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Two of the historic site's four buildings will be preserved as part of a redevelopment that will include affordable housing
Parts of Foundry complex will remain in place after the City of Toronto and the province reached a deal that will save part of the century-old site.
Located at 153-185 Eastern, the Dominion Wheel and Foundries Company is the largest concentration of heritage buildings in the 40-hectare West Don Lands area.
Protests and a legal battle erupted in January after the Ontario government, which owns the property, began tearing down the buildings without warning.
The province had sold the site to an undisclosed condo developer in September and used a Ministerial Zoning Order (MZO) to clear the way for development despite the buildings’ heritage designation.
On Friday, Toronto officials released a statement that said the city and Queen’s Park have agreed “in principle” to “conserving the cultural heritage value of the property, while also providing for affordable housing.
“The plan includes the retention of many features of the site and the demolition of others,” the statement reads.
Under the agreement, which is based on recommendations by CORE Architects, the buildings known as the Cleaning Room and the Machine Shops will be preserved, as will the two-storey brick wall on Palace Street. The Warehouse and Office buildings will be demolished.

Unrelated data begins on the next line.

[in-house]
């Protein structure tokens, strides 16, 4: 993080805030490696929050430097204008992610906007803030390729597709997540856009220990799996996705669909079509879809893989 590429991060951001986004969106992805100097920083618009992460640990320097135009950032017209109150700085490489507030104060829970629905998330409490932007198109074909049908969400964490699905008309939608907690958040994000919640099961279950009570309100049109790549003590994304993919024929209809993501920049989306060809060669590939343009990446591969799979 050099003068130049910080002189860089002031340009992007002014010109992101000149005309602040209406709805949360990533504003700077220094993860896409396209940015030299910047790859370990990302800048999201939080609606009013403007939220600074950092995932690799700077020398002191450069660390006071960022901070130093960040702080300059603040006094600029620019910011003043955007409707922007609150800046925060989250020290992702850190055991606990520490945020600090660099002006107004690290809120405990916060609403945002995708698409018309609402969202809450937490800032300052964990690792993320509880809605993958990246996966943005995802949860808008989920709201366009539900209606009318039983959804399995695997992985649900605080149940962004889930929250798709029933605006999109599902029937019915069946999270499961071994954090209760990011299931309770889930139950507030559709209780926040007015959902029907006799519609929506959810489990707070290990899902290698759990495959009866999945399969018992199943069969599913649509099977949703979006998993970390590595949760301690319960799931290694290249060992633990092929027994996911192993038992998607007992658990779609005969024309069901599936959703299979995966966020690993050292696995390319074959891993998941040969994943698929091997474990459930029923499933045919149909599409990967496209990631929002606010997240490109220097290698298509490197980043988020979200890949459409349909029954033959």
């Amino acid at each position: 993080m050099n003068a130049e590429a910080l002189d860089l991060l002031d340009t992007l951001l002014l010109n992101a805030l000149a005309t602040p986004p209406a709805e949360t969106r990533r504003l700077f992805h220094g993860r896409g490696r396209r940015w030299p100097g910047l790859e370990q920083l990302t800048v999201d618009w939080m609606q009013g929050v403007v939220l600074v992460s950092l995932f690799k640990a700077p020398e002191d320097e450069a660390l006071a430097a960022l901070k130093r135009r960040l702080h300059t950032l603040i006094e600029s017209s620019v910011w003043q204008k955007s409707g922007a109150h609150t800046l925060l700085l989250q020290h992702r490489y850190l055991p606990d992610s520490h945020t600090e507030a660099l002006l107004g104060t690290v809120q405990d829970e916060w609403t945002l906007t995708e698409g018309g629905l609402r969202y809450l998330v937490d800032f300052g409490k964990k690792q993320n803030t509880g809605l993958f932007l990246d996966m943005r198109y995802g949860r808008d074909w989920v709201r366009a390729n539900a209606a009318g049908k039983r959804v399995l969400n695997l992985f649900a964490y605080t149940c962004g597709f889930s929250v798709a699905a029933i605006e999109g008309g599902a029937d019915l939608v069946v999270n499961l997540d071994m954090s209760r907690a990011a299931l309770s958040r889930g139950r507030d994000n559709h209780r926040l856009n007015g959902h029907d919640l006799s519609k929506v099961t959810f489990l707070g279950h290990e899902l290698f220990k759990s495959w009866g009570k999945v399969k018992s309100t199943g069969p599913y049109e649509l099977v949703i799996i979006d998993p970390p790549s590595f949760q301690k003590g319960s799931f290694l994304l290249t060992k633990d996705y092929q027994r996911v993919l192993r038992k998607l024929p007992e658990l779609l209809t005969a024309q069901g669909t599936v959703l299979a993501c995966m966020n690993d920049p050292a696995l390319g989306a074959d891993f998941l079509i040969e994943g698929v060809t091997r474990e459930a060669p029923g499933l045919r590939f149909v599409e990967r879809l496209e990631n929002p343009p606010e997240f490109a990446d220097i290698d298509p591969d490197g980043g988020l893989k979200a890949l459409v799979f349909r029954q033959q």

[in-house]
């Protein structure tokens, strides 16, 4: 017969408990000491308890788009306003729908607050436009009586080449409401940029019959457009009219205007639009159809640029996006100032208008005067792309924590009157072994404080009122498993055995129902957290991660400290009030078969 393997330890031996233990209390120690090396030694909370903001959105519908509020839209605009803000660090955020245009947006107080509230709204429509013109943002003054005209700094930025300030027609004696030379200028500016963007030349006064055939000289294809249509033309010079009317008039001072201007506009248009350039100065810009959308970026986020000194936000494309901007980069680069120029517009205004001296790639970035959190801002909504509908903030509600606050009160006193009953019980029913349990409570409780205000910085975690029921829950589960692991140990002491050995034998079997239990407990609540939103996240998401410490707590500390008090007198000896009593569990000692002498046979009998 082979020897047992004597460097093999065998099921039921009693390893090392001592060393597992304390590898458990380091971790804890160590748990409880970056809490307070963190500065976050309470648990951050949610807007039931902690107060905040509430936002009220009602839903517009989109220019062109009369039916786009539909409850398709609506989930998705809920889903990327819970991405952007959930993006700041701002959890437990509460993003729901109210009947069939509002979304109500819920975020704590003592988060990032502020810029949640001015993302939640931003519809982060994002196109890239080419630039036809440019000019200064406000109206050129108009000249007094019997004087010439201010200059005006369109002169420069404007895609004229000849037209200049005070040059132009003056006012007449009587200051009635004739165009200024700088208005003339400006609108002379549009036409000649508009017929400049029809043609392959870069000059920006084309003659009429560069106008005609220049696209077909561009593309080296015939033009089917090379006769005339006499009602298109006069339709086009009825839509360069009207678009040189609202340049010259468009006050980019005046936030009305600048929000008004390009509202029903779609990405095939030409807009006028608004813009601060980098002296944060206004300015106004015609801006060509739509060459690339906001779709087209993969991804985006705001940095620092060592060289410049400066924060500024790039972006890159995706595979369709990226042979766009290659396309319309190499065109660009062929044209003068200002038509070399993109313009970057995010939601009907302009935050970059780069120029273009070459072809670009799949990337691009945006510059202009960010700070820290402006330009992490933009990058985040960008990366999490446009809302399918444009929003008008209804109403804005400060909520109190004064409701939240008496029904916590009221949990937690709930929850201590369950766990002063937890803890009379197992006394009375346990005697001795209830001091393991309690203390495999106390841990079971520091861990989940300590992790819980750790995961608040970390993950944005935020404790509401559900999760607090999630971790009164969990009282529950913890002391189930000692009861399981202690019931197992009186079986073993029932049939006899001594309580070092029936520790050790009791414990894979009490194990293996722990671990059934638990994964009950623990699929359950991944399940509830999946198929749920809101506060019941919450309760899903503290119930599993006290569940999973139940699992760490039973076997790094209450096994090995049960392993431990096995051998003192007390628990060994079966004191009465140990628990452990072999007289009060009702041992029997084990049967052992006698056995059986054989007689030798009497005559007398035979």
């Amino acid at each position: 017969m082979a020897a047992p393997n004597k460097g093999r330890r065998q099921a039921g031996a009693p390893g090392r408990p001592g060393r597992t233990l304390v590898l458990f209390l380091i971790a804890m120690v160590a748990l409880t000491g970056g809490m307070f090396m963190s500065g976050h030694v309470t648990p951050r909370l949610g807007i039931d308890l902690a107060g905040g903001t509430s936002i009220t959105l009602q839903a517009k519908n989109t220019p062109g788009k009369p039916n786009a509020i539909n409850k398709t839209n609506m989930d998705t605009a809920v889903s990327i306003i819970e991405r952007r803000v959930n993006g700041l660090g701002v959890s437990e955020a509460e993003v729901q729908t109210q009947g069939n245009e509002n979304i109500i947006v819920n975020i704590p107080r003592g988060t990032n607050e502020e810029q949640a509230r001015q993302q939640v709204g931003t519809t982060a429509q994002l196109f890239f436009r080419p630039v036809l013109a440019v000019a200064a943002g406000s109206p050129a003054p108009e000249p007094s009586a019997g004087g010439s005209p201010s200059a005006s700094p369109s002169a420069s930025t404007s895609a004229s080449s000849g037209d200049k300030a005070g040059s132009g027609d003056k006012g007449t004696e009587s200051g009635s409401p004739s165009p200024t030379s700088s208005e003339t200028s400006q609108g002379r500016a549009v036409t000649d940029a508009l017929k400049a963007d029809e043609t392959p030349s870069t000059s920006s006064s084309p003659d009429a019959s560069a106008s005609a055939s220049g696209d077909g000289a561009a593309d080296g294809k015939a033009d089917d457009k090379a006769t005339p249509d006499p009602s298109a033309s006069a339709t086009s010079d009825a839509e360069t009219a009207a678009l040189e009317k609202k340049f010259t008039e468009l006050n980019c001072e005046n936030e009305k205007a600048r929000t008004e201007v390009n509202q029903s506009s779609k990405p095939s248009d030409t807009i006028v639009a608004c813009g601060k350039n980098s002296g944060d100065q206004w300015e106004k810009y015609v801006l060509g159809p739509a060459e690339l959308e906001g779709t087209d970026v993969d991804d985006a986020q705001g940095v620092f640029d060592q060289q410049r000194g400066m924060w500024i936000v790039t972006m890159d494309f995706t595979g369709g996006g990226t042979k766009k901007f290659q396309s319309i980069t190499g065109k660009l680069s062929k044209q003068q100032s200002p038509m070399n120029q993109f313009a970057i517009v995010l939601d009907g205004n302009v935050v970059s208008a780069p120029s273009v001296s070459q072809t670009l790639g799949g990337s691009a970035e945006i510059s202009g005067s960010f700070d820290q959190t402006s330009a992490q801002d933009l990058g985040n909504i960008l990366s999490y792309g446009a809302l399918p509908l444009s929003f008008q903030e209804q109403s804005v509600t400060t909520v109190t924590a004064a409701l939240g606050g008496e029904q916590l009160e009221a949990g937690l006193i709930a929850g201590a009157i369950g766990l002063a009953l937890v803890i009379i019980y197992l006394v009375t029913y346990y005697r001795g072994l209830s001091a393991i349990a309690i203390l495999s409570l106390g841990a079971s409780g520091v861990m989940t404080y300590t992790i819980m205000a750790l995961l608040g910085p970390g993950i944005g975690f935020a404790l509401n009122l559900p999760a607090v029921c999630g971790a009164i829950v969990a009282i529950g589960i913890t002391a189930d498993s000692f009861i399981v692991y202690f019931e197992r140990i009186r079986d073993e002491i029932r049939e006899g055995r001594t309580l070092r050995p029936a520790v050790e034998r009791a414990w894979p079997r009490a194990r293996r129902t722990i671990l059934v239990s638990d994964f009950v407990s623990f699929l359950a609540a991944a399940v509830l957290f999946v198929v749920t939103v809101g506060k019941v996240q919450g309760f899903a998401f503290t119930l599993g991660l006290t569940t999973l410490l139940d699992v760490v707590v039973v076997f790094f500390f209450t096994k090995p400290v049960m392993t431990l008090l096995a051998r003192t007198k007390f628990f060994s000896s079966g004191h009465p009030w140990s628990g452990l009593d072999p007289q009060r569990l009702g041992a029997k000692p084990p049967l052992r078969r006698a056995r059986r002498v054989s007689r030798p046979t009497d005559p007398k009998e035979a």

In a report evaluating the site’s cultural heritage value, the Cleaning Room and the Machine Shops are described as “excellent examples representative of mid-twentieth century industrial-type buildings,” while the Warehouse and the Office are deemed “typical modest office-type buildings of their period.”
Additionally, CORE said in the report that the buildings had to be torn down due to “program requirements, the site conditions and heritage-related constructability issues.”
The demolition of the buildings were initially halted after the St. Lawrence Neighbourhood filed an application for a court injunction. Virtual community consultations took place later in the year, during which all major community stakeholders agreed the redeveloped site should include affordable housing.
The group Friends of the Foundry waged a public awareness campaign around the site’s future and released two alternate development proposals in February. On Friday, the community group declared the site “saved” in a statement on Instagram.
“The province is now pivoting to an adaptive-reuse approach to the Foundry,” the group said.
During web-based consultations, 95 per cent of respondents said heritage preservation should be a priority. Forty-four per cent supported affordable housing and 51 per cent were “silent on the topic,” according to Infrastructure Ontario’s cultural heritage evaluation report.
“Just under a fifth of the submissions mentioned one of the community groups’ proposals or made their own suggestions about how the site should be used,” the report states. “A fifth of the respondents specifically advocated for the site to be used for community space, citing the example of the Distillery District and suggesting uses such as event space, farmer’s market, green space and an urban farm. Three respondents supported demolishing the heritage buildings.”
Designs for the redevelopment are in “a state of evolution,” according to the report, and were not part of the public consultations.
Around half of respondents to the web-based consultations had concerns regarding the consultation process – namely around the lack of public consultation early in the process.
Read more about the historical importance of the Foundry buildings here.